Treatment Options for Heartburn, Reflux and Esophageal Disease
Michael Ebright, MD, Director of Thoracic Surgery, Director of the Heartburn, Reflux & Esophageal Specialty Center, Stamford Health
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I like hearing about my patients’ positive feedback after surgery. For example, they may be:
- Sleeping comfortably on their backs at night because they no longer have debilitating reflux
- Eating at restaurants and not feel embarrassed by their symptoms
- Living a life without medications they thought they would be on long-term
It’s my mission to help patients struggling with gastroesophageal reflux and other esophageal diseases achieve all of the above.
About GERD, Barrett’s Esophagus and Esophageal cancer
GERD (gastroesophageal reflux disease)
A chronic digestive disorder that happens when the one-way valve between the esophagus and the stomach functions poorly. This poor function allows stomach acid to flow backward into the esophagus and irritate the lining. Many people describe their symptoms as a burning pain in the chest or “heartburn.” It’s important to note, however, that occasional heartburn does not necessarily mean a person has GERD.
Repeated exposure of the esophageal lining to stomach acid results in Barrett’s esophagus, a condition in which the tissue lining the esophagus becomes more like the tissue lining the lower intestine. GERD does not always cause Barrett’s esophagus, but Barrett’s esophagus is a risk factor for esophageal cancer.
As with many cancers, early detection is key. At the Heartburn, Reflux & Esophageal Specialty Center, we have a Barrett’s esophagus registry to track patients and ensure all are following the most current screening guidelines.
What causes esophageal diseases such as GERD, Barrett’s esophagus and esophageal cancer?
The incidence of GERD (gastroesophageal reflux disease), Barrett’s esophagus, and esophageal cancer are increasing. This may be in part due to diet choices and the obesity epidemic, but not everyone with GERD is overweight.
A common cause of GERD is a hiatal hernia, which is the bulging of the stomach up through the diaphragm and into the chest. These hernias can be mild or they can be dramatic.
Esophageal cancer can be a result of chronic GERD, although only a very small percentage of patients with GERD will ever develop cancer. Esophageal cancer has other causes as well, including smoking and excessive alcohol intake.
How do I know if I have a hiatal hernia?
While hiatal hernia can cause heartburn, but it may also result in other symptoms such as a feeling of food getting stuck, feeling full early, abdominal discomfort, and iron-deficiency anemia. Sometimes anemia may be the only symptom. The easiest test to look for a hiatal hernia is a contrast esophagram, or an x-ray of the esophagus during which you drink a milkshake that contains contrast and allows the radiologist to capture accurate images.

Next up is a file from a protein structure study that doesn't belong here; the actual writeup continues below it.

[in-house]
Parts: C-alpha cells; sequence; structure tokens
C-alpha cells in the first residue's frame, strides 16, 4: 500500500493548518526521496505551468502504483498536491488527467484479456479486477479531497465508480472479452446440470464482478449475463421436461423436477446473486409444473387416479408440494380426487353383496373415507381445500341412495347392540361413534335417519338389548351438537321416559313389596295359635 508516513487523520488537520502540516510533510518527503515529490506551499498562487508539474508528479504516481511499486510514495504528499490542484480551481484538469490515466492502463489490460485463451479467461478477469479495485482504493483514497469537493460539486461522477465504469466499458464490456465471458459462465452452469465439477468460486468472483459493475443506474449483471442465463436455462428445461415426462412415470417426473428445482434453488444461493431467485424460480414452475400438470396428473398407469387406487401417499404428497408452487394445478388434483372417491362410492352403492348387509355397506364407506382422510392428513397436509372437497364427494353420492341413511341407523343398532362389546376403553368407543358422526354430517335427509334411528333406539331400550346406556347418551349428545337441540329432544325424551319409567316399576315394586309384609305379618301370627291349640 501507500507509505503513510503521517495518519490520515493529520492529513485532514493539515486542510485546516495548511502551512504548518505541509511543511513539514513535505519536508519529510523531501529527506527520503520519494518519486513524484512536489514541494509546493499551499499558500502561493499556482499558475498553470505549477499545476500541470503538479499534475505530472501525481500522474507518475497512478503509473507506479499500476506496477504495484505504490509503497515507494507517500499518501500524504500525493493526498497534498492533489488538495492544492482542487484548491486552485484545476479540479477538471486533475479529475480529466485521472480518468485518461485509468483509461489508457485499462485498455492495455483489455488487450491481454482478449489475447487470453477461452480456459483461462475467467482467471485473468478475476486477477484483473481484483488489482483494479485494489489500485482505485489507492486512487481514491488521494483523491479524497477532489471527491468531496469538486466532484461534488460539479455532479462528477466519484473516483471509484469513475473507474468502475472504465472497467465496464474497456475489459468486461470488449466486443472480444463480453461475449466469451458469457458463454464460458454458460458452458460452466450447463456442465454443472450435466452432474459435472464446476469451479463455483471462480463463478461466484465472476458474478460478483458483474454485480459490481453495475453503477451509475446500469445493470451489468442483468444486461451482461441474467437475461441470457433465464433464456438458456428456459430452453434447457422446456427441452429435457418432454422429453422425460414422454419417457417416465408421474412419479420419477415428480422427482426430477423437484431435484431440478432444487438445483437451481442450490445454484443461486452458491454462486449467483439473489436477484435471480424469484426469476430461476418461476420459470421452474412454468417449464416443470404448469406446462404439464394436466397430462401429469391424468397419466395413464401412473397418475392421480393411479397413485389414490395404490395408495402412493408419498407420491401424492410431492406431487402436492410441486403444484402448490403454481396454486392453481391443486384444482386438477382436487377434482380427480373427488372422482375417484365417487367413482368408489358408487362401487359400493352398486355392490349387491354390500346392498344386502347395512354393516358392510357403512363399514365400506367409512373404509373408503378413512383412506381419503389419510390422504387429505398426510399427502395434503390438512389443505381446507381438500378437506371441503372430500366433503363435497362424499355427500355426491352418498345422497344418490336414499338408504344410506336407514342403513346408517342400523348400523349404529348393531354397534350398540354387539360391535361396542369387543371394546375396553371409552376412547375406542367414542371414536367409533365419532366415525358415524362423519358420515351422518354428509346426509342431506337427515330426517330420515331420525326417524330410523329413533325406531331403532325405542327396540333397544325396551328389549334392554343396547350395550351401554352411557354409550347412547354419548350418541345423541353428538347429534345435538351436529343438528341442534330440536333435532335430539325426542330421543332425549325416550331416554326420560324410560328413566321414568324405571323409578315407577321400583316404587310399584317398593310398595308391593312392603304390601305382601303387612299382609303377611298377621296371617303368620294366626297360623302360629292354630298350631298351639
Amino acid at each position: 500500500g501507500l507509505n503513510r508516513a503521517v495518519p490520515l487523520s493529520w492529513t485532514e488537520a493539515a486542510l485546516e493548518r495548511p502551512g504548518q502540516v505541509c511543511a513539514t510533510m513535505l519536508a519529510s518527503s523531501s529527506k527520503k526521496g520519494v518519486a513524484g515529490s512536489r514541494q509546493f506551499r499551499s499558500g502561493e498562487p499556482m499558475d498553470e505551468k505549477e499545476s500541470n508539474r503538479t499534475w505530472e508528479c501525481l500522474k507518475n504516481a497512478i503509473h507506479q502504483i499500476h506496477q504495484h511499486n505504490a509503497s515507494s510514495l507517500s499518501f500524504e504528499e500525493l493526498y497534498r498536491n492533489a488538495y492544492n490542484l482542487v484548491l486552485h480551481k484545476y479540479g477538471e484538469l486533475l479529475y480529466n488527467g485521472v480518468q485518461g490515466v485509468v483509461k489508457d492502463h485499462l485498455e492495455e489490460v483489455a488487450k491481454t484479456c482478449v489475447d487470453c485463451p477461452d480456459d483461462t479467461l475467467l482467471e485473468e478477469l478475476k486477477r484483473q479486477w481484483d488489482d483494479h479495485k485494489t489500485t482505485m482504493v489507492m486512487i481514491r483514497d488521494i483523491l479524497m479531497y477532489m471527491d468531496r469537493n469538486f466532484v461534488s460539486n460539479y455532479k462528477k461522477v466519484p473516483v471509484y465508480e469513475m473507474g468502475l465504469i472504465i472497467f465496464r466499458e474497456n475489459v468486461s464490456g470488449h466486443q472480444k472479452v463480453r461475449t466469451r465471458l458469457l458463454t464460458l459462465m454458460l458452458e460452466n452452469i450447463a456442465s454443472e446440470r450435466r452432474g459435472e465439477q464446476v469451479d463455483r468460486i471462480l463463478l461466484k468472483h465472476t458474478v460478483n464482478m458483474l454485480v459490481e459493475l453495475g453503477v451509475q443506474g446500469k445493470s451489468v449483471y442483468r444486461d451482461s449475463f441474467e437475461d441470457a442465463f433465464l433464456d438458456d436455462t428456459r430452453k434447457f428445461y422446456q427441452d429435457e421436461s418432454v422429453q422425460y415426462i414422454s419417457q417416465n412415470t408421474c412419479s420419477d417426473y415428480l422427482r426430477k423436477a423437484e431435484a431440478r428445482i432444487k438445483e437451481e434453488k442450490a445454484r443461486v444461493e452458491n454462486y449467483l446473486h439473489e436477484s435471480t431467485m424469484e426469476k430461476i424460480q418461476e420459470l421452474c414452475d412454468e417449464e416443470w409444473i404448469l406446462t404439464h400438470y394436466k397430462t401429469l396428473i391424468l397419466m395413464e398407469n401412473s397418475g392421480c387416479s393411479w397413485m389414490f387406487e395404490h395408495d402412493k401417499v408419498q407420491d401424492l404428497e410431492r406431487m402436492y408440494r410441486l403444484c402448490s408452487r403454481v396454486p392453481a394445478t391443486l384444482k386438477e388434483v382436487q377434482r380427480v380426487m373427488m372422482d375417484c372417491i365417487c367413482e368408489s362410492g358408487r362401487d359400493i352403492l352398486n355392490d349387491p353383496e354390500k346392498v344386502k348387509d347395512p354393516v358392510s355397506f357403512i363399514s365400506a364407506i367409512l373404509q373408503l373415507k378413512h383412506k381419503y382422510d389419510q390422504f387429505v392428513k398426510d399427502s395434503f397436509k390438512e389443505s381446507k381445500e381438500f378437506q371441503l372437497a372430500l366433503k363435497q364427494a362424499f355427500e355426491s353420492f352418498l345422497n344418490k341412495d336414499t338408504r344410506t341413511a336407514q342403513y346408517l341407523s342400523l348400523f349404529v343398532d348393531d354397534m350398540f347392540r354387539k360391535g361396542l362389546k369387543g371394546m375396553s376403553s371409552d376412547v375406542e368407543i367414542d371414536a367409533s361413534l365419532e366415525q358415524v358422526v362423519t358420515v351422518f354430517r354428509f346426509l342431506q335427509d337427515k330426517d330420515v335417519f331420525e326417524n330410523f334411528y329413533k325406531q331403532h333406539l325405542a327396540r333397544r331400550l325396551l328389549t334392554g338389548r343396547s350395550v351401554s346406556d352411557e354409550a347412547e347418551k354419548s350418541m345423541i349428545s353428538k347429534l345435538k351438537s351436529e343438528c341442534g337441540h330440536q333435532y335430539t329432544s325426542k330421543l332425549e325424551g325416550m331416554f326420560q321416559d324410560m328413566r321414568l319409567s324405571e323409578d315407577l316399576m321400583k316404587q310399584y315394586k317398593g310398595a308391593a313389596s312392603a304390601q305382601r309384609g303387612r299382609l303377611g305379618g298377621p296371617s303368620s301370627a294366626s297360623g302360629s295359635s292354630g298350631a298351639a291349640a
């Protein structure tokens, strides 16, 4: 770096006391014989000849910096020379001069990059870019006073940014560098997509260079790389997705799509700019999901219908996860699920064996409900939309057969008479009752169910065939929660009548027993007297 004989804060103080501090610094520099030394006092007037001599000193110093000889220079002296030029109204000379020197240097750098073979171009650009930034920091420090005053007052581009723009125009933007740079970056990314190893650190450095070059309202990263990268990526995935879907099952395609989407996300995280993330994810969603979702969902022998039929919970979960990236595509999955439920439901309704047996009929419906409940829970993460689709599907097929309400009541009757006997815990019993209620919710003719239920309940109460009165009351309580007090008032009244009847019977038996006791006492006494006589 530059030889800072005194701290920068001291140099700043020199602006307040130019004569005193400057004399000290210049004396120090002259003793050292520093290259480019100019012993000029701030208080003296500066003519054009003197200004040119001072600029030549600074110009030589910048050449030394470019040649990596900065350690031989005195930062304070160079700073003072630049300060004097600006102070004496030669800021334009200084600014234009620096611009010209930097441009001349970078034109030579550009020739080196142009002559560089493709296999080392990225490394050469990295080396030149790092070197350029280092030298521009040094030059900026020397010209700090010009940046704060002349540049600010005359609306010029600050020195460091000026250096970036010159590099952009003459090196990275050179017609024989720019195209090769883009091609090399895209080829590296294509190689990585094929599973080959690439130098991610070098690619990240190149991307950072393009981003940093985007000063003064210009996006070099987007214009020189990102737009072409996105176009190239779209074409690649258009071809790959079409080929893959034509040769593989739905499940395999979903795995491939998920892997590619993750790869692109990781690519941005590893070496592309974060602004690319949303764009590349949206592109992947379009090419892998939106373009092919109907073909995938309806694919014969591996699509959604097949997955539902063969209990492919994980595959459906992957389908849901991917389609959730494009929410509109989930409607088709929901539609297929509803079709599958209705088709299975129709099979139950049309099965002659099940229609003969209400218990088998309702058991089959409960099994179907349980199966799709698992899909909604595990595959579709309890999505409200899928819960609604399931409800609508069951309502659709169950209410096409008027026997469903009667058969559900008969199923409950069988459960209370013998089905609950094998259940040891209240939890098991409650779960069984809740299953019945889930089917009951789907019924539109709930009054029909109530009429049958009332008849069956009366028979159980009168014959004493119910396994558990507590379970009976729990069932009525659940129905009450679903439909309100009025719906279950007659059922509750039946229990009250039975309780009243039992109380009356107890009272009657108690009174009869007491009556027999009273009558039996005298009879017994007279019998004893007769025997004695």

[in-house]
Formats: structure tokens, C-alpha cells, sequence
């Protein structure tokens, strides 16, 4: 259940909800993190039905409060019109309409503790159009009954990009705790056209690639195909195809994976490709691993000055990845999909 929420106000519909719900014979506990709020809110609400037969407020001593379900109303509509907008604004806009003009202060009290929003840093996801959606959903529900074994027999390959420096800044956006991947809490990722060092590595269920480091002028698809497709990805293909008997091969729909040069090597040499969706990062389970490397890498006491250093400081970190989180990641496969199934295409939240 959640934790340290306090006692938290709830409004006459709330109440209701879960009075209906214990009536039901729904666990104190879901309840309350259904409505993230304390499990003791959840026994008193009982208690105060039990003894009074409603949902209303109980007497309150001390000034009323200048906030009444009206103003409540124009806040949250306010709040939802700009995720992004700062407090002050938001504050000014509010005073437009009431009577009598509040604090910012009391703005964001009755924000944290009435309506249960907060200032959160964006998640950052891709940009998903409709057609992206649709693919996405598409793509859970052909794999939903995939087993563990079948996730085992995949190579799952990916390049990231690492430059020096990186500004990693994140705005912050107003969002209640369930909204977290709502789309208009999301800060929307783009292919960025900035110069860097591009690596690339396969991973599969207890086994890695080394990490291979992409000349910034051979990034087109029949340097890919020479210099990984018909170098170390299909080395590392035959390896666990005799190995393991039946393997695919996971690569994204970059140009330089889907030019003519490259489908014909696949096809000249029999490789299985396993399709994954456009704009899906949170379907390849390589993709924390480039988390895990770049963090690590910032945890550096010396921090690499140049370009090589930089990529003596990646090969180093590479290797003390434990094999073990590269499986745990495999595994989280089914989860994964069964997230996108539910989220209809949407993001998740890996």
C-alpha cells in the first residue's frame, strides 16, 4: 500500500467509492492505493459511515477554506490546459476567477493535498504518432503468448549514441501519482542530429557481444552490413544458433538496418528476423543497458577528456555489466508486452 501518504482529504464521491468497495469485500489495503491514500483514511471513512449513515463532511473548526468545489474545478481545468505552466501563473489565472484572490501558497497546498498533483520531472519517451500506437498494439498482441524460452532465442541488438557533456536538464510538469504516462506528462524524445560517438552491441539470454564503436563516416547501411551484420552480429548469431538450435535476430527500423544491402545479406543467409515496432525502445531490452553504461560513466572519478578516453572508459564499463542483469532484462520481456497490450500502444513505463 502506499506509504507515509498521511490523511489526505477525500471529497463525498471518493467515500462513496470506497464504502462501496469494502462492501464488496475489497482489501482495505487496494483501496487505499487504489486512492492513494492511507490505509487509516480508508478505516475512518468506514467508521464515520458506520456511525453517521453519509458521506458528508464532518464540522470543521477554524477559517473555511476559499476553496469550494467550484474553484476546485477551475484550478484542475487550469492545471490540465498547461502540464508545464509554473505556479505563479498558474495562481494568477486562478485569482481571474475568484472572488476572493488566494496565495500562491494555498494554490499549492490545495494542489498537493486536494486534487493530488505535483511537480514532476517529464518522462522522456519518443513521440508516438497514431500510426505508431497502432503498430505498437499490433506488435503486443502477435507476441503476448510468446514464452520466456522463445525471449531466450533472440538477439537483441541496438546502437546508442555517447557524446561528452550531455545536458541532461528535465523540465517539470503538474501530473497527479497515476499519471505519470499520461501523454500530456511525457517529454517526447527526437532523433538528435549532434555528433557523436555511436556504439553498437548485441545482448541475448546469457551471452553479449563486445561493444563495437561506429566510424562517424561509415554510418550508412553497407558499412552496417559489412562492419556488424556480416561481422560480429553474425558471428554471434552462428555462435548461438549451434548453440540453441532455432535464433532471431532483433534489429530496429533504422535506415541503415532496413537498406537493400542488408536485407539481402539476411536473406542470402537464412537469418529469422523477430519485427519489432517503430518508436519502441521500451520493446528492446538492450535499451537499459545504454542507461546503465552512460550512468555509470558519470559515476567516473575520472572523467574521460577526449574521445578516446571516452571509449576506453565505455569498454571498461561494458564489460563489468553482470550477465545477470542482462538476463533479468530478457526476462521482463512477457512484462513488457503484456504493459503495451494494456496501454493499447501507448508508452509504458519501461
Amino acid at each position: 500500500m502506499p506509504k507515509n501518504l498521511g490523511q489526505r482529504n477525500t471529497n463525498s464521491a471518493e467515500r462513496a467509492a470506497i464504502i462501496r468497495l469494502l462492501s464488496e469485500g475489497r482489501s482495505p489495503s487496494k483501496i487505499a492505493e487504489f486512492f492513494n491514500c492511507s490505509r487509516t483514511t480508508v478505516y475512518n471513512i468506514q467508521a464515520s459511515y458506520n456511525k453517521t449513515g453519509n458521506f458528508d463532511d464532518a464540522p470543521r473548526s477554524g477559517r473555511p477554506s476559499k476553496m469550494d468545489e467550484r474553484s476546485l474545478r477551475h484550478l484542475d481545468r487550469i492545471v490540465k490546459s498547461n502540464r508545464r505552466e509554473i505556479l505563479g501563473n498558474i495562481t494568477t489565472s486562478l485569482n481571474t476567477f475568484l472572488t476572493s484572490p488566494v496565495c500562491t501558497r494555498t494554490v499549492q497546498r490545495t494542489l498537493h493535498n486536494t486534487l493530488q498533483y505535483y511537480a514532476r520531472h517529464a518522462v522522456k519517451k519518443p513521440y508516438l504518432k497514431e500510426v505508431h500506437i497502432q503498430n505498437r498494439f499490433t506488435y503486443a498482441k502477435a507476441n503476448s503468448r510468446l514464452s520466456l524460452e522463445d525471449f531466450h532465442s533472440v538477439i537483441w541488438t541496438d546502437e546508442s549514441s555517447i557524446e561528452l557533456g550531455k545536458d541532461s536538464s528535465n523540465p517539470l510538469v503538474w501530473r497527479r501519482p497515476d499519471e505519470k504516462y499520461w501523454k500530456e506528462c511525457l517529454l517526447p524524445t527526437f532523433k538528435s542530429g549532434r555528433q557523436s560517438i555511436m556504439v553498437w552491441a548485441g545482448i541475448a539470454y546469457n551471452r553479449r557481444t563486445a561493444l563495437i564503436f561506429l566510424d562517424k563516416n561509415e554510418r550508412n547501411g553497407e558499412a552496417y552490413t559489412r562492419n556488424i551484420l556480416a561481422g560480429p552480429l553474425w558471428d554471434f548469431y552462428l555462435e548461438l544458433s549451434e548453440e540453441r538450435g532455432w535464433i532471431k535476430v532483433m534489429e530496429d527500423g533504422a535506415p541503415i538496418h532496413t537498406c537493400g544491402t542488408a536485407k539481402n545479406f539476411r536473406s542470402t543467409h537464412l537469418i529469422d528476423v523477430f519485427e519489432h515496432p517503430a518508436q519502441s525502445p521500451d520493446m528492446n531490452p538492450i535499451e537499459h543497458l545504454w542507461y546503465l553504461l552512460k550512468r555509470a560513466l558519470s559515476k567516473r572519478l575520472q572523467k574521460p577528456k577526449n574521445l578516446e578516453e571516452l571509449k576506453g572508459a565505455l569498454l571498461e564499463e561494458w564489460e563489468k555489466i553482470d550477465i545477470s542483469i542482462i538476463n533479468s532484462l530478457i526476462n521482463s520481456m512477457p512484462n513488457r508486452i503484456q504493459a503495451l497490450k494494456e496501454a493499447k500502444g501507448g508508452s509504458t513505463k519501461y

I’ve been having symptoms of GERD for a long time. When should I see a specialist?
When medicine is no longer helping to control symptoms of GERD, or if you find yourself dependent on medications, a visit to a specialist may be helpful.
Many of these symptoms can affect quality of life:
- Dysphagia – difficulty swallowing
- Chest discomfort
Water brash – when acid mixes with excess saliva in your throat
- Reactive airway disease – a spasm that happens when the bronchial tubes become irritated
- Pneumonia – lung infection
- Intermittent obstruction – a blockage that prevents contents from passing fully through the digestive tract
- Iron-deficiency anemia of unknown cause
Consider contacting Stamford Health’s Heartburn, Reflux & Esophageal Specialty Center if you’ve been experiencing any of the above.
What are some lesser-known symptoms of esophageal diseases?
While heartburn is the most common symptom of GERD, other less known and perhaps surprising symptoms are hoarseness, reactive airway disease, recurrent pneumonia, and anemia.
Is there a surgery for acid reflux or GERD?
Yes. Laparoscopic (minimally invasive) fundoplication is a safe and durable procedure with a high success rate. This operation remains the “gold standard” surgery for GERD.
During this operation, the surgeon will wrap the upper curve of the stomach, or the fundus, around the esophagus and sew both together into place. This helps to restore the proper function of the gastroesophageal valve. Laparoscopic fundoplication generally requires a one-night hospital stay and has a very low likelihood of complications. You’ll likely be able to stop your anti-acid medications completely after the surgery.
Other surgeries for acid reflux or GERD include:
- Laparoscopic Magnetic Sphincter Augmentation
- A gentle magnetic bead ring is placed around the bottom of the esophagus.
- Transoral Incisionless Fundoplication
- A completely endoscopic procedure during which the normal valve function can be restored without surgery at all.
A specialist with experience in all types of GERD surgery will help determine which of these surgical options is right.
Treatment Options for Esophageal Diseases
We are proud to offer a wide range of safe and effective treatment options for all esophageal diseases at the Heartburn, Reflux & Esophageal Specialty Center. We have a staff of multidisciplinary physicians, nurses, coordinators, and nutritionists doing their utmost to provide our patients with the highest level of compassionate, patient-centered care.